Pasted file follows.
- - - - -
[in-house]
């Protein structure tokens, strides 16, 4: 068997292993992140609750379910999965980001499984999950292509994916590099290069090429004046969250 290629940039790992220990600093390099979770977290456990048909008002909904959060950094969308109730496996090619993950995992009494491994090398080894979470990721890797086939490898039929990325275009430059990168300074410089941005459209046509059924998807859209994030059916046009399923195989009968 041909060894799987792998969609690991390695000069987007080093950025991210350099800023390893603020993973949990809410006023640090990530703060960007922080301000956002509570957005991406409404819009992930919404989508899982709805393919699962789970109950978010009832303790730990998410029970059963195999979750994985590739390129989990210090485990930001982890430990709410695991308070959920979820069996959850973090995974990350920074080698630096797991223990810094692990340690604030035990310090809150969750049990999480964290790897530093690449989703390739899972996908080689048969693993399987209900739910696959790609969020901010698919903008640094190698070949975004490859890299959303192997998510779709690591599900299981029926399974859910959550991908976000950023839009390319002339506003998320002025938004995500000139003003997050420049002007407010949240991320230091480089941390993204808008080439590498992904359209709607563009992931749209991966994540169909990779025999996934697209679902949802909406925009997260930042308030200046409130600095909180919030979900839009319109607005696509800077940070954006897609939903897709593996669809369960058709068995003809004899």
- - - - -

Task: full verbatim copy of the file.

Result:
[in-house]
């Protein structure tokens, strides 16, 4: 068997292993992140609750379910999965980001499984999950292509994916590099290069090429004046969250 290629940039790992220990600093390099979770977290456990048909008002909904959060950094969308109730496996090619993950995992009494491994090398080894979470990721890797086939490898039929990325275009430059990168300074410089941005459209046509059924998807859209994030059916046009399923195989009968 041909060894799987792998969609690991390695000069987007080093950025991210350099800023390893603020993973949990809410006023640090990530703060960007922080301000956002509570957005991406409404819009992930919404989508899982709805393919699962789970109950978010009832303790730990998410029970059963195999979750994985590739390129989990210090485990930001982890430990709410695991308070959920979820069996959850973090995974990350920074080698630096797991223990810094692990340690604030035990310090809150969750049990999480964290790897530093690449989703390739899972996908080689048969693993399987209900739910696959790609969020901010698919903008640094190698070949975004490859890299959303192997998510779709690591599900299981029926399974859910959550991908976000950023839009390319002339506003998320002025938004995500000139003003997050420049002007407010949240991320230091480089941390993204808008080439590498992904359209709607563009992931749209991966994540169909990779025999996934697209679902949802909406925009997260930042308030200046409130600095909180919030979900839009319109607005696509800077940070954006897609939903897709593996669809369960058709068995003809004899």